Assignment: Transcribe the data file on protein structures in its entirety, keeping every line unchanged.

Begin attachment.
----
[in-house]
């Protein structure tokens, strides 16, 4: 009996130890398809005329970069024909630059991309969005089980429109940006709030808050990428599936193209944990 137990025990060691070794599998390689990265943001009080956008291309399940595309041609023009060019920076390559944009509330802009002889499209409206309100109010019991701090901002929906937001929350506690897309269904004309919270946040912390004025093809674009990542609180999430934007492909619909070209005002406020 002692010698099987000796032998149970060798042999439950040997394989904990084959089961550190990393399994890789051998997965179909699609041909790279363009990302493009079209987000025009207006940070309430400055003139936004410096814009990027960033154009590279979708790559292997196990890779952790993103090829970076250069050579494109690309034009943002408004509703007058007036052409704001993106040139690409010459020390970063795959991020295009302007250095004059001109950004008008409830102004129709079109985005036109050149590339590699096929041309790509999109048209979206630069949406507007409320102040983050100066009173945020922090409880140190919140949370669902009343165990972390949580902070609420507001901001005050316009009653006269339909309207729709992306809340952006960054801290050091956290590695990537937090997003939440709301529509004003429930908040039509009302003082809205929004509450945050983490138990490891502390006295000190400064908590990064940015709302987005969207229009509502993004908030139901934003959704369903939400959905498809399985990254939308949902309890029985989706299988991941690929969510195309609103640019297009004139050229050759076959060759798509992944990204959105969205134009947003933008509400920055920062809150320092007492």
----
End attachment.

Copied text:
[in-house]
């Protein structure tokens, strides 16, 4: 009996130890398809005329970069024909630059991309969005089980429109940006709030808050990428599936193209944990 137990025990060691070794599998390689990265943001009080956008291309399940595309041609023009060019920076390559944009509330802009002889499209409206309100109010019991701090901002929906937001929350506690897309269904004309919270946040912390004025093809674009990542609180999430934007492909619909070209005002406020 002692010698099987000796032998149970060798042999439950040997394989904990084959089961550190990393399994890789051998997965179909699609041909790279363009990302493009079209987000025009207006940070309430400055003139936004410096814009990027960033154009590279979708790559292997196990890779952790993103090829970076250069050579494109690309034009943002408004509703007058007036052409704001993106040139690409010459020390970063795959991020295009302007250095004059001109950004008008409830102004129709079109985005036109050149590339590699096929041309790509999109048209979206630069949406507007409320102040983050100066009173945020922090409880140190919140949370669902009343165990972390949580902070609420507001901001005050316009009653006269339909309207729709992306809340952006960054801290050091956290590695990537937090997003939440709301529509004003429930908040039509009302003082809205929004509450945050983490138990490891502390006295000190400064908590990064940015709302987005969207229009509502993004908030139901934003959704369903939400959905498809399985990254939308949902309890029985989706299988991941690929969510195309609103640019297009004139050229050759076959060759798509992944990204959105969205134009947003933008509400920055920062809150320092007492």